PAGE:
Wes Anderson's <em>Fantastic Mr. Fox</em> animates Roald Dahl's children's tale.

Wes Anderson’s signature unyielding drollness is hard for some people to take. His jokes are never obvious, though there’s no shortage of goofy moments in his latest offering, Fantastic Mr. Fox. Adapted from the famous Roald Dahl children’s book, Fox is a furious underground group dig that plays out like what we’d imagine a Terry Gilliam cartoon to look like. The stop-motion animation, reminiscent of Aardman Studio’s Wallace & Gromit cartoons, hearkens to a faked forgotten past, so much so, in fact, that five seconds into the film, the sophisticate hero, Mr. Fox (voiced by George Clooney), slouches by a tree while Disney’s Davy Crockett theme song plays in the background, as if this were some sort of baby-boomer moment. As if to reinforce his point, we next hear The Beach Boys’ “Heroes and Villains.” It’s oddly funny, even though it seems like Anderson’s own private joke. Meanwhile, the rest of this film revolves around a plot that involves poaching, revenge, and systematically resisting the encroachment of civilization.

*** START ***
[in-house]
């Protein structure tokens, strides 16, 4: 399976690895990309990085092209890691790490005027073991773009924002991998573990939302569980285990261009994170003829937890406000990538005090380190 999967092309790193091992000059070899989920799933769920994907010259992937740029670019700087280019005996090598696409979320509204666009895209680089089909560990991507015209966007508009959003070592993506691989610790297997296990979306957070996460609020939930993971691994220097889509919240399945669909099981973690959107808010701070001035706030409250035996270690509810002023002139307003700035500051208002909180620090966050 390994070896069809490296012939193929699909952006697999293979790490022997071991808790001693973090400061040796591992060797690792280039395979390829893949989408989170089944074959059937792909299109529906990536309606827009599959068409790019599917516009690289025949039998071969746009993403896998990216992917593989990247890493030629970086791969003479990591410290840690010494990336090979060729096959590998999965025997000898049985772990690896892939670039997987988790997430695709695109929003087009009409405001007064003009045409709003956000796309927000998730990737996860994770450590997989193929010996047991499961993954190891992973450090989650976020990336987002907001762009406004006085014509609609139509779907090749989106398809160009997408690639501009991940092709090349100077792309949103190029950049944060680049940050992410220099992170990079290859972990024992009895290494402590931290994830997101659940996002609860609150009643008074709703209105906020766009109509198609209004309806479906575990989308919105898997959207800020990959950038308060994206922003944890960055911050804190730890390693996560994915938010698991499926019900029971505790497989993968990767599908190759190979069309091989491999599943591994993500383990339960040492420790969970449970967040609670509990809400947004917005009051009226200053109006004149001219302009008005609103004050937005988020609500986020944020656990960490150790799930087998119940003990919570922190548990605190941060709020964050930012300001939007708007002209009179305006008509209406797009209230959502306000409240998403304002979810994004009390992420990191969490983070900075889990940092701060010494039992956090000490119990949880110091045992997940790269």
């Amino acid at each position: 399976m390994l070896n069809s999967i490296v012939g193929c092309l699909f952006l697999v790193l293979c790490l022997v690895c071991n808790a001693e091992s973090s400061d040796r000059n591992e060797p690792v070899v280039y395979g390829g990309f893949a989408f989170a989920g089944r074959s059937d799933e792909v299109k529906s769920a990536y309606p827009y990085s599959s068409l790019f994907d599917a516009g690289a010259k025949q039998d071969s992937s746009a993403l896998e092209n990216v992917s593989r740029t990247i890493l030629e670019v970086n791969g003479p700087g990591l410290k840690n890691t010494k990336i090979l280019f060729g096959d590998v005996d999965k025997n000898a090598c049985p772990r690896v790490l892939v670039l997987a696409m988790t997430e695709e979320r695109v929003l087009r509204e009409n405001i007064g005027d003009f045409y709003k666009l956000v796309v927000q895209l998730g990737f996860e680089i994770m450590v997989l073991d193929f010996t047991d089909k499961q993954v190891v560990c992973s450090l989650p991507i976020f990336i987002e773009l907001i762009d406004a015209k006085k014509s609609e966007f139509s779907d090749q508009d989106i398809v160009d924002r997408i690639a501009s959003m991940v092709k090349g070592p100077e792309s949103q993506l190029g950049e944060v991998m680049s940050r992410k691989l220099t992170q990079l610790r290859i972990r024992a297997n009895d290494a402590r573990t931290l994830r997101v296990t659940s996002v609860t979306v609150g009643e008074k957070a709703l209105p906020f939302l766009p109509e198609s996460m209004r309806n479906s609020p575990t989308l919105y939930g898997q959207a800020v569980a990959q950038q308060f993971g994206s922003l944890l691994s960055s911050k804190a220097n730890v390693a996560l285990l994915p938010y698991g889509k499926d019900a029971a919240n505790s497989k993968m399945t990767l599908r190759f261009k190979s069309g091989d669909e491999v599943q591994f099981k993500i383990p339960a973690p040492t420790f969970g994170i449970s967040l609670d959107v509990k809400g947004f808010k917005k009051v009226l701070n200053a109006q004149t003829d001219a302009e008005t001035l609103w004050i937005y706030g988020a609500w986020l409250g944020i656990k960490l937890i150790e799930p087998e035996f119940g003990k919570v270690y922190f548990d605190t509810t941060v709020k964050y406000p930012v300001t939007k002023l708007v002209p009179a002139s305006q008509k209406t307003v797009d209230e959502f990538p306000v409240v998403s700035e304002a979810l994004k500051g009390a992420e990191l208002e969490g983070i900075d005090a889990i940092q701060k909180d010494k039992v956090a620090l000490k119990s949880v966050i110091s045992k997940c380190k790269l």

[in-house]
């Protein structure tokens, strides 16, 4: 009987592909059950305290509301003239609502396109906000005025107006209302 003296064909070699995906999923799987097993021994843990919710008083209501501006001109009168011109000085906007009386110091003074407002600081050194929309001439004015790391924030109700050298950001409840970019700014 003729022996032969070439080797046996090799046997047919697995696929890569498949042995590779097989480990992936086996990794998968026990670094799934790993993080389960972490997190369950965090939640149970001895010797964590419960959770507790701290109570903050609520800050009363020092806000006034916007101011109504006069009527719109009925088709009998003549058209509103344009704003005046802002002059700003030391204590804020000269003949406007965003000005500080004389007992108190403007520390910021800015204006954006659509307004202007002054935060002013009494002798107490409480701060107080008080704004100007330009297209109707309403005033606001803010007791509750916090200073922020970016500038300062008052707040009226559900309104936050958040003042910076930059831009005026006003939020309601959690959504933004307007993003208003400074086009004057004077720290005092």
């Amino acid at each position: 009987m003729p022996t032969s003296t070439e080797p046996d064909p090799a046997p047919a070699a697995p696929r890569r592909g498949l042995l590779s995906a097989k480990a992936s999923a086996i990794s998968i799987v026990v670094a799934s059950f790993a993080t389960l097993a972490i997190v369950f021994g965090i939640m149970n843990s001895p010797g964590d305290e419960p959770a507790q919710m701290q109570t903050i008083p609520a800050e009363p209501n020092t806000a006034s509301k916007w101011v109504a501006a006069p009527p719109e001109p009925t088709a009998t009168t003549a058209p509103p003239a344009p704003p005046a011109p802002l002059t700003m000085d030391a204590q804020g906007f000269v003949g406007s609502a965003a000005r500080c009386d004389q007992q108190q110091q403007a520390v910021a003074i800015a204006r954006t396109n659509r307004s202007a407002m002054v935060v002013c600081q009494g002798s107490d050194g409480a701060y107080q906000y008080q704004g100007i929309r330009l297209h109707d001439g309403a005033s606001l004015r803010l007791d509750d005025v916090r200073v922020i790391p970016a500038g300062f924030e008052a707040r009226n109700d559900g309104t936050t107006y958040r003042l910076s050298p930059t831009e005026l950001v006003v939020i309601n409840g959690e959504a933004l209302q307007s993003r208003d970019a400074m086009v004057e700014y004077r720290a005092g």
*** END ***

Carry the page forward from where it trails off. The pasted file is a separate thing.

Fox probably is not for your kids. Besides the ridiculously subtle jokes (like a running gag about the word “cuss”), there’s little slapstick beyond a troubling volley of flaming fir cones. And, like all of Anderson’s movies, there is a central, gratuitous death scene smack in the middle of the film. But there’s a quest for beauty, too.

Mr. Fox, like all of Anderson’s protagonists, seeks peace and creativity amid a lot of doom. But this Anderson character is wiser than his mere human forerunners (i.e. Royal Tenenbaum, Max Fischer, or Steve Zissou); he’s in touch with his inner beast. “How can a fox ever be happy,” Mr. Fox asks his wife, “without, if you’ll forgive the expression, a chicken in its teeth?”


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